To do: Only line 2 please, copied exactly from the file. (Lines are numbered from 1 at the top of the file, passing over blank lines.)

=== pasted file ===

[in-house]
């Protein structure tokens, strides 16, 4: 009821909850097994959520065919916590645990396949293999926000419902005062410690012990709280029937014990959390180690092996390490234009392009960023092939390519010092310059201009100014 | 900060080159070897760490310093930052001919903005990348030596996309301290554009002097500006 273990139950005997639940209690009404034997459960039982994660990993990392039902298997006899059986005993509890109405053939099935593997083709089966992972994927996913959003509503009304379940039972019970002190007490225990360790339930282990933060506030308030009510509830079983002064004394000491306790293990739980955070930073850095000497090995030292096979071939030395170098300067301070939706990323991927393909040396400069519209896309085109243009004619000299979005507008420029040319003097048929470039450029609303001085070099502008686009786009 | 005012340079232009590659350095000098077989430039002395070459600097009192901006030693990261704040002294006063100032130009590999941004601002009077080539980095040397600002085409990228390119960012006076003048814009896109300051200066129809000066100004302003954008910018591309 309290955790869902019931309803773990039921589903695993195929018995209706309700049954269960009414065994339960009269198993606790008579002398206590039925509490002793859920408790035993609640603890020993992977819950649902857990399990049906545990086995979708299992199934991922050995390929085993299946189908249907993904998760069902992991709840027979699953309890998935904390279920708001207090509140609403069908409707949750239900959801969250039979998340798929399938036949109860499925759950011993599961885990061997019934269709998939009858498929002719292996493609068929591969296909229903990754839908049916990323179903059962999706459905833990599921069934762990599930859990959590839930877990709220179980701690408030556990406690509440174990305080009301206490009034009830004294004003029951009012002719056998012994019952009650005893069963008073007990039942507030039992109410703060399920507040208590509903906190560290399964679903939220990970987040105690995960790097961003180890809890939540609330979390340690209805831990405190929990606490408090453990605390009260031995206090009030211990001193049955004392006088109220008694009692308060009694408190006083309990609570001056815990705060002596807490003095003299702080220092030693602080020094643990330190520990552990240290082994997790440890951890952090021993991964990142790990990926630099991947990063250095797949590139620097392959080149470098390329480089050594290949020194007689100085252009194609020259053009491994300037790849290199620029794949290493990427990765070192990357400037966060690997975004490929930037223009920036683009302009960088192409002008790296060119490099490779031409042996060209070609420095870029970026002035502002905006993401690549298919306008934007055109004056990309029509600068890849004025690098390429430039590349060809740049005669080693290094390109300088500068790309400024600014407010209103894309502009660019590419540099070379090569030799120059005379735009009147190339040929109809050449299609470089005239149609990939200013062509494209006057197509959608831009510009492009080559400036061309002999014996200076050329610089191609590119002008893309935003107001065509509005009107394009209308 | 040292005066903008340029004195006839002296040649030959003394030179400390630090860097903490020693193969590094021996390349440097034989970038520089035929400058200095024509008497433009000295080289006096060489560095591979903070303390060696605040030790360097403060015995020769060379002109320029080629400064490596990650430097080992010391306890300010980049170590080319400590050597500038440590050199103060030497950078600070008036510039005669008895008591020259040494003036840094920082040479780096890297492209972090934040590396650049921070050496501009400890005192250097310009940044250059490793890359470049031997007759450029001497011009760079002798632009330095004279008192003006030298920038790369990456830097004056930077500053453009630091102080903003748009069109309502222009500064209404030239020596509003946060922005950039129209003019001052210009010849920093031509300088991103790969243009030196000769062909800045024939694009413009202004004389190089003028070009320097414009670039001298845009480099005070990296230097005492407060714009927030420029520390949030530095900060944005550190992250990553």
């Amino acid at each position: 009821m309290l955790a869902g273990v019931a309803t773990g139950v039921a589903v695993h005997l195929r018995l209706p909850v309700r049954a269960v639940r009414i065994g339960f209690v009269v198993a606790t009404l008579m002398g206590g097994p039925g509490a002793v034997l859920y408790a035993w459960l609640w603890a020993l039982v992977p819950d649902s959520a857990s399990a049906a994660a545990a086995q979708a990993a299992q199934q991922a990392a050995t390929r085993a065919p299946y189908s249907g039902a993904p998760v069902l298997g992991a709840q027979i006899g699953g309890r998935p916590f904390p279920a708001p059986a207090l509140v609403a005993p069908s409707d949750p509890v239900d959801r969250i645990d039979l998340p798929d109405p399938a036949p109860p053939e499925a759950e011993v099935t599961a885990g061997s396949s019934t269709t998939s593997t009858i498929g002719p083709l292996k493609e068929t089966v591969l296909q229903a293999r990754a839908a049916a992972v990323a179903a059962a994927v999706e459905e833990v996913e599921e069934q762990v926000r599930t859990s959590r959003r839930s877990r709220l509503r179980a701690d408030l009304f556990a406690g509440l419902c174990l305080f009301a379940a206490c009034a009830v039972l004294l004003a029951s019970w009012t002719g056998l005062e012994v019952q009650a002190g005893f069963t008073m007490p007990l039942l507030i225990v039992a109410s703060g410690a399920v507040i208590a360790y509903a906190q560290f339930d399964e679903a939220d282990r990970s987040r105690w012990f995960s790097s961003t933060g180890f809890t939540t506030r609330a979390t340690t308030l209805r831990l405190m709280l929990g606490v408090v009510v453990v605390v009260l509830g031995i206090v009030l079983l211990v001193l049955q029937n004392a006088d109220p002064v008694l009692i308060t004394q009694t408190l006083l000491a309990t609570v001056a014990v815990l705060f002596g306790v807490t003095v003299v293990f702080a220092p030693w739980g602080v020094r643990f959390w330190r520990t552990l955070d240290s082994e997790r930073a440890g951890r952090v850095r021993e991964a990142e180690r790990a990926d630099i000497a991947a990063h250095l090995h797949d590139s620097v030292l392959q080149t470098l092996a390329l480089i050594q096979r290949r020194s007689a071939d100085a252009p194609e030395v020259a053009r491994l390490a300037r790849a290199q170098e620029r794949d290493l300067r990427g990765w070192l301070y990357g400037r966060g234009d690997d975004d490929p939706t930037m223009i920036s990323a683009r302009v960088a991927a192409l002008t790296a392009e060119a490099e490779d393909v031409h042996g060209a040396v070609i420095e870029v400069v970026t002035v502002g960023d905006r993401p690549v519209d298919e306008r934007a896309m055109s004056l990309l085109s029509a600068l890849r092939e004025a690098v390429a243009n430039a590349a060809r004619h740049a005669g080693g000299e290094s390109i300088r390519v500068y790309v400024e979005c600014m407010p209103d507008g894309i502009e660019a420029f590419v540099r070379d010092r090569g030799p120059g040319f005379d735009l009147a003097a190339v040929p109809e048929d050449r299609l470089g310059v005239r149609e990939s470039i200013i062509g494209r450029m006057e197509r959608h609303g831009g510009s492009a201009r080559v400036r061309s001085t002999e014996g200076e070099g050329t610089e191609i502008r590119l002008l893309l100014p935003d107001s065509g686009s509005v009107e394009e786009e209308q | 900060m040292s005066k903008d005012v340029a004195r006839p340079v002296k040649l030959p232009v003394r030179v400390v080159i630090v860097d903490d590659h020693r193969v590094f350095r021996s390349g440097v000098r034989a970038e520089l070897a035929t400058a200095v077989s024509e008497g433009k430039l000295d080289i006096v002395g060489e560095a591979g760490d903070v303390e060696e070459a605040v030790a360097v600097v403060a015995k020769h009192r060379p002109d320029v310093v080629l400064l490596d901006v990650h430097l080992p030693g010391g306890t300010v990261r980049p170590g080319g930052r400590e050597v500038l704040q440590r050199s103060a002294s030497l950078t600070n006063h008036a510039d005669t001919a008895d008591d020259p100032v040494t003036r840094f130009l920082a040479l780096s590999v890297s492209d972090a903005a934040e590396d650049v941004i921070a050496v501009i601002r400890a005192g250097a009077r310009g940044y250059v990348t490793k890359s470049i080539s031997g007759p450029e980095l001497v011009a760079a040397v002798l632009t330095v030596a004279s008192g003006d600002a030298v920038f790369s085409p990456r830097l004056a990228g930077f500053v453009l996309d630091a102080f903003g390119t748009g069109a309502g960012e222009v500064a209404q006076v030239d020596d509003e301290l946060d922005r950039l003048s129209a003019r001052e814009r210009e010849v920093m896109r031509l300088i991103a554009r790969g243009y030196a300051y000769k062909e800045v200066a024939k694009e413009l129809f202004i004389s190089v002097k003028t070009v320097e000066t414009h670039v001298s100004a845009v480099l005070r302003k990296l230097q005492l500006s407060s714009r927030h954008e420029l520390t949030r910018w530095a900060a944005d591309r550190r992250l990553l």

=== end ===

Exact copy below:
């Protein structure tokens, strides 16, 4: 009821909850097994959520065919916590645990396949293999926000419902005062410690012990709280029937014990959390180690092996390490234009392009960023092939390519010092310059201009100014 | 900060080159070897760490310093930052001919903005990348030596996309301290554009002097500006 273990139950005997639940209690009404034997459960039982994660990993990392039902298997006899059986005993509890109405053939099935593997083709089966992972994927996913959003509503009304379940039972019970002190007490225990360790339930282990933060506030308030009510509830079983002064004394000491306790293990739980955070930073850095000497090995030292096979071939030395170098300067301070939706990323991927393909040396400069519209896309085109243009004619000299979005507008420029040319003097048929470039450029609303001085070099502008686009786009 | 005012340079232009590659350095000098077989430039002395070459600097009192901006030693990261704040002294006063100032130009590999941004601002009077080539980095040397600002085409990228390119960012006076003048814009896109300051200066129809000066100004302003954008910018591309 309290955790869902019931309803773990039921589903695993195929018995209706309700049954269960009414065994339960009269198993606790008579002398206590039925509490002793859920408790035993609640603890020993992977819950649902857990399990049906545990086995979708299992199934991922050995390929085993299946189908249907993904998760069902992991709840027979699953309890998935904390279920708001207090509140609403069908409707949750239900959801969250039979998340798929399938036949109860499925759950011993599961885990061997019934269709998939009858498929002719292996493609068929591969296909229903990754839908049916990323179903059962999706459905833990599921069934762990599930859990959590839930877990709220179980701690408030556990406690509440174990305080009301206490009034009830004294004003029951009012002719056998012994019952009650005893069963008073007990039942507030039992109410703060399920507040208590509903906190560290399964679903939220990970987040105690995960790097961003180890809890939540609330979390340690209805831990405190929990606490408090453990605390009260031995206090009030211990001193049955004392006088109220008694009692308060009694408190006083309990609570001056815990705060002596807490003095003299702080220092030693602080020094643990330190520990552990240290082994997790440890951890952090021993991964990142790990990926630099991947990063250095797949590139620097392959080149470098390329480089050594290949020194007689100085252009194609020259053009491994300037790849290199620029794949290493990427990765070192990357400037966060690997975004490929930037223009920036683009302009960088192409002008790296060119490099490779031409042996060209070609420095870029970026002035502002905006993401690549298919306008934007055109004056990309029509600068890849004025690098390429430039590349060809740049005669080693290094390109300088500068790309400024600014407010209103894309502009660019590419540099070379090569030799120059005379735009009147190339040929109809050449299609470089005239149609990939200013062509494209006057197509959608831009510009492009080559400036061309002999014996200076050329610089191609590119002008893309935003107001065509509005009107394009209308 | 040292005066903008340029004195006839002296040649030959003394030179400390630090860097903490020693193969590094021996390349440097034989970038520089035929400058200095024509008497433009000295080289006096060489560095591979903070303390060696605040030790360097403060015995020769060379002109320029080629400064490596990650430097080992010391306890300010980049170590080319400590050597500038440590050199103060030497950078600070008036510039005669008895008591020259040494003036840094920082040479780096890297492209972090934040590396650049921070050496501009400890005192250097310009940044250059490793890359470049031997007759450029001497011009760079002798632009330095004279008192003006030298920038790369990456830097004056930077500053453009630091102080903003748009069109309502222009500064209404030239020596509003946060922005950039129209003019001052210009010849920093031509300088991103790969243009030196000769062909800045024939694009413009202004004389190089003028070009320097414009670039001298845009480099005070990296230097005492407060714009927030420029520390949030530095900060944005550190992250990553």